How retailers are transforming mobile site design

E-commerce retailers are changing the design of their mobile sites and email marketing, and it is paying off. At the IRCE Focus: Web Design + Mobile Commerce conference in Orlando, Fla., this week, executives with and Coastal Contacts, a web-only retailer of eyeglasses and contact lenses, unveiled some of the changes they have made to boost customer relationships and sales.

After executives discovered that consumers are opening 55 percent of the site's emails on mobile devices, re-designed emails primarily for mobile devices. One employee exclusively has that mobile-focused task.

Plus, simplified its mobile web pages. After its shoppers filter through site search options such as location, price, and cuisine and choose a restaurant, they only need to see a simple page with the restaurant and its deal, President and CMO Christopher Krohn told attendees. "Because they're at that point in the use case process, I don't want to distract them with more information," Krohn said, according to Internet Retailer.

Coastal Contacts' Vice President of web sales Braden Hoeppner has also found that it is not necessary to put a ton of information on a single screen. Because mobile shoppers typically have fast wifi connections, they don't mind clicking on a second screen for additional content, he said. Coastal Contacts provides broader options on main pages, and then shoppers click to the next page to see choices within those categories.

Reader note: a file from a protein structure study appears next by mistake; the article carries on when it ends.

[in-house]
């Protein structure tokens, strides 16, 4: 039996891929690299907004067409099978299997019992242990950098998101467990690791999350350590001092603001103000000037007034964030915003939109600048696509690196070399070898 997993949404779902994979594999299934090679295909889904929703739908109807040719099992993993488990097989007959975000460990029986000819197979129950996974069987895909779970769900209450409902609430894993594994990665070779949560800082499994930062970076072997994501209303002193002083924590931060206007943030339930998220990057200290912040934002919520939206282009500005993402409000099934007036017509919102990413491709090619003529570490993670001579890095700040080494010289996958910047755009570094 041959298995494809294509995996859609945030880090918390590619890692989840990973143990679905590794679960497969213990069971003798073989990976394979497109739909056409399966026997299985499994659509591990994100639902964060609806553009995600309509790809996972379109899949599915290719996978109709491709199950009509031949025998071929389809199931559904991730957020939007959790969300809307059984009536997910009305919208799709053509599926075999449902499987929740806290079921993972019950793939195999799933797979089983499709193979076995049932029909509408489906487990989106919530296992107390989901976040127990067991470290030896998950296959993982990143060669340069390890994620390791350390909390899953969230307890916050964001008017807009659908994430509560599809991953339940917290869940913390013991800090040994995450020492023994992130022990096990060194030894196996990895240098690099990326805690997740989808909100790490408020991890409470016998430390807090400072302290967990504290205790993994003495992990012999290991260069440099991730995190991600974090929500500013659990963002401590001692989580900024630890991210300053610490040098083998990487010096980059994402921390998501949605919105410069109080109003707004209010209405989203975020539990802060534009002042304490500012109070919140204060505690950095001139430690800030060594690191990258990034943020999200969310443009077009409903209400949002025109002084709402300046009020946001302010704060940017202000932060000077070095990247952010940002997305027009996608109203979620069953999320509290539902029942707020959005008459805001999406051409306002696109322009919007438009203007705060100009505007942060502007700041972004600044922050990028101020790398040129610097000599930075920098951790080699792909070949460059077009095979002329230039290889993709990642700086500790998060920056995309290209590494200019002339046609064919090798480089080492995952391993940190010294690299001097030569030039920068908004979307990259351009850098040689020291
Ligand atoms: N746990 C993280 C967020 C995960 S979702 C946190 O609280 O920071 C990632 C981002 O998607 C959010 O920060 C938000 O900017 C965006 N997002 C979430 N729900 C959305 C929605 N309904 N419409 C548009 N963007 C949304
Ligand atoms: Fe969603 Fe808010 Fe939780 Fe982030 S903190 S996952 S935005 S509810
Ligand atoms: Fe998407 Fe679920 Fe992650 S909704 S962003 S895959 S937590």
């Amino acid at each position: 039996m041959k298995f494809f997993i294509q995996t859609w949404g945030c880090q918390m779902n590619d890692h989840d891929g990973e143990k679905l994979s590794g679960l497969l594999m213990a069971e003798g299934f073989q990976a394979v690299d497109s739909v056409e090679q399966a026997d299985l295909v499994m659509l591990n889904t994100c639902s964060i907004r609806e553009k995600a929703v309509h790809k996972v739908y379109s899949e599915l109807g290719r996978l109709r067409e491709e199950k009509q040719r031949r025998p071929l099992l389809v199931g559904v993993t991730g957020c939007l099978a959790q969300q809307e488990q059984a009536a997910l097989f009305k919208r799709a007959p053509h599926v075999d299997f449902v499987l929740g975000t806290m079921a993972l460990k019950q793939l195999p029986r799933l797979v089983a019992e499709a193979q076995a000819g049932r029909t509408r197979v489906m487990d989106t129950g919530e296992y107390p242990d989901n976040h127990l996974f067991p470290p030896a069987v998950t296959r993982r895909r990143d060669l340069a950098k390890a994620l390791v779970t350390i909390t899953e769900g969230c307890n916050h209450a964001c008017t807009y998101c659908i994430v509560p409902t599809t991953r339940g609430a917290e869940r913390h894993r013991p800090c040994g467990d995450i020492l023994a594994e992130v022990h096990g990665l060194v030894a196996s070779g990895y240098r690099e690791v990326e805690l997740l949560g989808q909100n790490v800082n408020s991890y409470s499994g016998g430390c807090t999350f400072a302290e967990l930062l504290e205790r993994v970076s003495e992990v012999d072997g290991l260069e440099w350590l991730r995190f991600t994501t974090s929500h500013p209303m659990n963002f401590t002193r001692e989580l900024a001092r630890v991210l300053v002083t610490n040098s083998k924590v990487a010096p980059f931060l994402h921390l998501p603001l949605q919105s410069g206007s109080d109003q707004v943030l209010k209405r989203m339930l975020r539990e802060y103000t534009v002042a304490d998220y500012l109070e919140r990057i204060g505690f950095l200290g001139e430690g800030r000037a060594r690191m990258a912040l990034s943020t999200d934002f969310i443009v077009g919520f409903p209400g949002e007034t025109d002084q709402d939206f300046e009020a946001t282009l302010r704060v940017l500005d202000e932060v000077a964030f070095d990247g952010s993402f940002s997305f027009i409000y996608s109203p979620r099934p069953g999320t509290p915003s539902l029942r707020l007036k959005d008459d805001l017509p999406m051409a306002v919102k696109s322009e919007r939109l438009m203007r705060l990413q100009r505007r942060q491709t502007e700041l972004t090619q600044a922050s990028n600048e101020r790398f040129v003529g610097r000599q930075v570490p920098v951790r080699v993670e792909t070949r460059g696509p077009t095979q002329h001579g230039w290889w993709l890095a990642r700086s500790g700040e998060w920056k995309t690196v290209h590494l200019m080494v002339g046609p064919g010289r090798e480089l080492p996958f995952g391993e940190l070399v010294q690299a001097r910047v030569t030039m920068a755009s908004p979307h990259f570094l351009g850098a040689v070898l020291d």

The retailers also debated adaptive versus responsive design for mobile web sites. Coastal Contacts uses adaptive design, in which the retailer's server detects the device the consumer is using and only sends the elements the retailer wants to show on that screen, according to Internet Retailer. This method, of course, increases download speed and does not require any changes to the desktop site, Ben Terrill, vice president of customer success at Mobify, told attendees.

Meanwhile, uses responsive technique, employing a single set of software code for all devices. "Designing that way has the advantage of only requiring maintenance of a single site, instead of separate sites for desktops, tablets and smartphones," Internet Retailer reported. While it is more difficult to get each page right when designing it for separate sites, it offers advantages, according to Krohn.

For more see:
This Internet Retailer article

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